The eye of the storm
As a Florida native and South Florida resident seeing the store shelves empty and people stock up on supplies out of fear is eerily reminiscent of the days leading up to a hurricane. Last year, as a ferocious category 5 hurricane pummeled the Bahamas just 100 miles off the South Florida coast the fear and concern were as thick as the humidity and preparation efforts went into overdrive. Windows were boarded up, car gas tanks filled, and the aforementioned food stocks filled. Fortunately for the SE coast, Hurricane Dorian stalled – to the utter devastation of the NE Bahamas – and turned north. We avoided the catastrophic event that could have occurred. Of course, this is not always the case as we have been struck with bad to catastrophic storms where preparations were critically important.
It’s not just the immediate preparations that dictate how well we weather a storm but also the preparations that take place before the storm was ever conceived. For South Florida residents that means constructing houses of concrete blocks instead of a wood frame, installing hurricane-proof windows, and having generators to supply power. All of these things make us far more resilient to the chaos at the moment and can mitigate many of the damaging effects of a storm.
The same holds for the COVID-19 pandemic and our financial wellbeing.
We must take action to best protect ourselves from market shocks caused by the pandemic, avoid divesting money meant for the long term, and not get caught in the daily noise found on CNBC. Yet, our resiliency to financially weather this crisis is more likely predicted on our preparation and planning long before this crisis originated.
Did we seek advice on and have a plan for…
Cash management. During a crisis, it’s important to know where you can cut spending and by how much, Make sure you know how much you bring in each paycheck and how much of that goes out or can be saved.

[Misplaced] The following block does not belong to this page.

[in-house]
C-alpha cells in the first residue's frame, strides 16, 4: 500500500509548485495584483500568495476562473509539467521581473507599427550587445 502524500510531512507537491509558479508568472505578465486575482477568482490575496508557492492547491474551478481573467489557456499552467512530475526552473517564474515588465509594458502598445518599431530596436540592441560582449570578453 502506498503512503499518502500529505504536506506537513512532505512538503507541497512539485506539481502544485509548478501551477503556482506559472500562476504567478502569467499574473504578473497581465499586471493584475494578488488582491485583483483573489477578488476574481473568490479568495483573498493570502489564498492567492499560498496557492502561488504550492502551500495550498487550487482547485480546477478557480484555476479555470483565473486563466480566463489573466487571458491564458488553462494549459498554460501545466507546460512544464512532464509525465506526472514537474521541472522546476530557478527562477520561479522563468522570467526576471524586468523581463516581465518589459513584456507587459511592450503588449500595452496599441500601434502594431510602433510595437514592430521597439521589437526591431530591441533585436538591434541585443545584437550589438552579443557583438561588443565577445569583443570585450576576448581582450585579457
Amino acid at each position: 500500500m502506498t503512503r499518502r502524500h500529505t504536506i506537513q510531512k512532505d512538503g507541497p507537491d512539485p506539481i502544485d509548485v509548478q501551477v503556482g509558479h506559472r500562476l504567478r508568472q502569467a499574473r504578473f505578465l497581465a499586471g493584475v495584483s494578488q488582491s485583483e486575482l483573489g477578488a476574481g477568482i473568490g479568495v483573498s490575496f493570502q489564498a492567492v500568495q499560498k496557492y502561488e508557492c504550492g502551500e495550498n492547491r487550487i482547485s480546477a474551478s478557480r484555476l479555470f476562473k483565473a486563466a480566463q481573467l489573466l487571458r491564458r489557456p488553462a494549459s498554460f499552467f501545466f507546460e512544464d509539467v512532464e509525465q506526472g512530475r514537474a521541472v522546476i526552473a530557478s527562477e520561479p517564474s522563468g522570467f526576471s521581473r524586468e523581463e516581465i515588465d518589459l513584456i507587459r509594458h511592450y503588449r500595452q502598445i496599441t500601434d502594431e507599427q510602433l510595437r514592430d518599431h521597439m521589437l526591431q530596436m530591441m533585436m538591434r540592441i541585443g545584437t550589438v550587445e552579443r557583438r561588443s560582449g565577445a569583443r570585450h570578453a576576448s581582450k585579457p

Diversification. Don’t put all your eggs in one basket to avoid concentration risk. I recently spoke with an advisor who said the only defense against severe market volatility is diversification.
Personal Benchmarks. Define your number, the portfolio return you need, usually over multiple decades to see your plan to fruition. This reduces the importance of market returns in shorter periods. One’s frame of reference changes making you more resilient to severe market events
Distribution strategies. Severe market volatility is often toughest on those in retirement who count on partial liquidations for income. Having a distribution strategy, where a year or two of needed income is put in stable liquid assets is vital in a crisis. The importance of mitigating the impact of market volatility, whether mild or more severe, on distributions, cannot be understated.
The eye of the storm is calm as the hurricane’s center passes over providing a brief respite from the chaos. As we navigate this pandemic, we need to make smart decisions, heed the advice of experts for our health and financial well-being. As we find calm moments, maybe between games of Parchisi and binge-watching Netflix we can reflect on how we might better prepare in advance for the next crisis, whether personal or global, and recognize how the comprehensive advice of a financial advisor can help us better prepare for whatever lies ahead, in both good times and bad.
The views expressed are those of Brinker Capital and are not intended as investment advice or recommendation. For informational purposes only. Brinker Capital, Inc., a registered investment advisor.
Tagged: Tom Rieman, practice management, financial wellness